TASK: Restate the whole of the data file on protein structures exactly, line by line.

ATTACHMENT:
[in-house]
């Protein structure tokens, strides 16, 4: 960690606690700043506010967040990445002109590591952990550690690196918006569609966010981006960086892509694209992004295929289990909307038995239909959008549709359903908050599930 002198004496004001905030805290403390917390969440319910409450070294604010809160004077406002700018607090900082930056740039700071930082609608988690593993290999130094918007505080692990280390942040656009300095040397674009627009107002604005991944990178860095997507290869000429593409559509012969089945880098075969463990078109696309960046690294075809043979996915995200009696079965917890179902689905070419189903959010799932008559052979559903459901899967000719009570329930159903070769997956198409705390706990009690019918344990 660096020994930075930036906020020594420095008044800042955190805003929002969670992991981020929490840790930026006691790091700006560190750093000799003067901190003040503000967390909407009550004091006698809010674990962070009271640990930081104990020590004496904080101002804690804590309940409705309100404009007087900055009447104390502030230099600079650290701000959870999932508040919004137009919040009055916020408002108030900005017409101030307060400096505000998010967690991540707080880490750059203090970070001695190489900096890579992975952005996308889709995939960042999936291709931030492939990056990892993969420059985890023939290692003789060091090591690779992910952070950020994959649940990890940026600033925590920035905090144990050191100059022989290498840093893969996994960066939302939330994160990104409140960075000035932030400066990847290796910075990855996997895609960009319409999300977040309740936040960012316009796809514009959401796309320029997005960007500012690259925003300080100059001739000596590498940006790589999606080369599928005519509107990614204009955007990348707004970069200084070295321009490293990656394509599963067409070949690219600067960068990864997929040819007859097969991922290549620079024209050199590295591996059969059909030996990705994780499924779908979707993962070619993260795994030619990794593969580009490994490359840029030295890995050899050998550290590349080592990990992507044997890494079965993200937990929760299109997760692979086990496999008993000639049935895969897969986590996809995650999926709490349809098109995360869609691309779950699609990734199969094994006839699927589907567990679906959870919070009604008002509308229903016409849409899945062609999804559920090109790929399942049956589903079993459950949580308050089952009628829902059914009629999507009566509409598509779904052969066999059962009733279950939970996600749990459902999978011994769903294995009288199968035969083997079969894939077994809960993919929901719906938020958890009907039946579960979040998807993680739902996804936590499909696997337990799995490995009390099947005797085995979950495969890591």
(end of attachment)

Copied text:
[in-house]
């Protein structure tokens, strides 16, 4: 960690606690700043506010967040990445002109590591952990550690690196918006569609966010981006960086892509694209992004295929289990909307038995239909959008549709359903908050599930 002198004496004001905030805290403390917390969440319910409450070294604010809160004077406002700018607090900082930056740039700071930082609608988690593993290999130094918007505080692990280390942040656009300095040397674009627009107002604005991944990178860095997507290869000429593409559509012969089945880098075969463990078109696309960046690294075809043979996915995200009696079965917890179902689905070419189903959010799932008559052979559903459901899967000719009570329930159903070769997956198409705390706990009690019918344990 660096020994930075930036906020020594420095008044800042955190805003929002969670992991981020929490840790930026006691790091700006560190750093000799003067901190003040503000967390909407009550004091006698809010674990962070009271640990930081104990020590004496904080101002804690804590309940409705309100404009007087900055009447104390502030230099600079650290701000959870999932508040919004137009919040009055916020408002108030900005017409101030307060400096505000998010967690991540707080880490750059203090970070001695190489900096890579992975952005996308889709995939960042999936291709931030492939990056990892993969420059985890023939290692003789060091090591690779992910952070950020994959649940990890940026600033925590920035905090144990050191100059022989290498840093893969996994960066939302939330994160990104409140960075000035932030400066990847290796910075990855996997895609960009319409999300977040309740936040960012316009796809514009959401796309320029997005960007500012690259925003300080100059001739000596590498940006790589999606080369599928005519509107990614204009955007990348707004970069200084070295321009490293990656394509599963067409070949690219600067960068990864997929040819007859097969991922290549620079024209050199590295591996059969059909030996990705994780499924779908979707993962070619993260795994030619990794593969580009490994490359840029030295890995050899050998550290590349080592990990992507044997890494079965993200937990929760299109997760692979086990496999008993000639049935895969897969986590996809995650999926709490349809098109995360869609691309779950699609990734199969094994006839699927589907567990679906959870919070009604008002509308229903016409849409899945062609999804559920090109790929399942049956589903079993459950949580308050089952009628829902059914009629999507009566509409598509779904052969066999059962009733279950939970996600749990459902999978011994769903294995009288199968035969083997079969894939077994809960993919929901719906938020958890009907039946579960979040998807993680739902996804936590499909696997337990799995490995009390099947005797085995979950495969890591």